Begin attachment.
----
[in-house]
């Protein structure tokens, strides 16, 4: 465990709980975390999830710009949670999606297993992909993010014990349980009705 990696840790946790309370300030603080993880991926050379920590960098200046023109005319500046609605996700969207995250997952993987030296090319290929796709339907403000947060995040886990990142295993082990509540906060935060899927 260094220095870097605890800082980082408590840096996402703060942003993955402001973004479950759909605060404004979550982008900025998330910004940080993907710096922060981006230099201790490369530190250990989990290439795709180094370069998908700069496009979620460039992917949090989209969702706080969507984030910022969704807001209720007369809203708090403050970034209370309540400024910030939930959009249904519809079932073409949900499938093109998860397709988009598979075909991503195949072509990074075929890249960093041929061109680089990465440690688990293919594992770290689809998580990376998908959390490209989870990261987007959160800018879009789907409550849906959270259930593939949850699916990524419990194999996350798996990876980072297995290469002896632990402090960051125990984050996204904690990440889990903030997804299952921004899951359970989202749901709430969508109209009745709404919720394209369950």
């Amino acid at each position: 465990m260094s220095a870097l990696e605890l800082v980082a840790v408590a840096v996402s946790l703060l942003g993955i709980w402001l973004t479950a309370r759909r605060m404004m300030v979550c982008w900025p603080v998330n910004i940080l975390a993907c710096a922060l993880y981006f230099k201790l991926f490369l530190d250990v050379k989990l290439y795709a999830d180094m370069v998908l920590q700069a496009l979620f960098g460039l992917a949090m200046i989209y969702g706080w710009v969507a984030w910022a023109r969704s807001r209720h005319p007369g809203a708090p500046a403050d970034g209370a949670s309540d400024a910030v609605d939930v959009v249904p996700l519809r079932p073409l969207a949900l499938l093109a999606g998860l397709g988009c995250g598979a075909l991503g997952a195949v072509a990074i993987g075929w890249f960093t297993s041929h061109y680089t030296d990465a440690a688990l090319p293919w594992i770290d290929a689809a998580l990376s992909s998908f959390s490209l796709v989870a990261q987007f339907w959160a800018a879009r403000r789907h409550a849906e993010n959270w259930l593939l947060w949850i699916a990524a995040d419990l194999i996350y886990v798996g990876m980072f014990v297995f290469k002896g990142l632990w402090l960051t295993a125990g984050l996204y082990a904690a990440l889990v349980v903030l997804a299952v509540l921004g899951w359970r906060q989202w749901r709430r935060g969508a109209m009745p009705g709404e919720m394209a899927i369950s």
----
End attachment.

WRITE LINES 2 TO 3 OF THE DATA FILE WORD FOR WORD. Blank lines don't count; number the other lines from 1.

């Protein structure tokens, strides 16, 4: 465990709980975390999830710009949670999606297993992909993010014990349980009705 990696840790946790309370300030603080993880991926050379920590960098200046023109005319500046609605996700969207995250997952993987030296090319290929796709339907403000947060995040886990990142295993082990509540906060935060899927 260094220095870097605890800082980082408590840096996402703060942003993955402001973004479950759909605060404004979550982008900025998330910004940080993907710096922060981006230099201790490369530190250990989990290439795709180094370069998908700069496009979620460039992917949090989209969702706080969507984030910022969704807001209720007369809203708090403050970034209370309540400024910030939930959009249904519809079932073409949900499938093109998860397709988009598979075909991503195949072509990074075929890249960093041929061109680089990465440690688990293919594992770290689809998580990376998908959390490209989870990261987007959160800018879009789907409550849906959270259930593939949850699916990524419990194999996350798996990876980072297995290469002896632990402090960051125990984050996204904690990440889990903030997804299952921004899951359970989202749901709430969508109209009745709404919720394209369950």
């Amino acid at each position: 465990m260094s220095a870097l990696e605890l800082v980082a840790v408590a840096v996402s946790l703060l942003g993955i709980w402001l973004t479950a309370r759909r605060m404004m300030v979550c982008w900025p603080v998330n910004i940080l975390a993907c710096a922060l993880y981006f230099k201790l991926f490369l530190d250990v050379k989990l290439y795709a999830d180094m370069v998908l920590q700069a496009l979620f960098g460039l992917a949090m200046i989209y969702g706080w710009v969507a984030w910022a023109r969704s807001r209720h005319p007369g809203a708090p500046a403050d970034g209370a949670s309540d400024a910030v609605d939930v959009v249904p996700l519809r079932p073409l969207a949900l499938l093109a999606g998860l397709g988009c995250g598979a075909l991503g997952a195949v072509a990074i993987g075929w890249f960093t297993s041929h061109y680089t030296d990465a440690a688990l090319p293919w594992i770290d290929a689809a998580l990376s992909s998908f959390s490209l796709v989870a990261q987007f339907w959160a800018a879009r403000r789907h409550a849906e993010n959270w259930l593939l947060w949850i699916a990524a995040d419990l194999i996350y886990v798996g990876m980072f014990v297995f290469k002896g990142l632990w402090l960051t295993a125990g984050l996204y082990a904690a990440l889990v349980v903030l997804a299952v509540l921004g899951w359970r906060q989202w749901r709430r935060g969508a109209m009745p009705g709404e919720m394209a899927i369950s």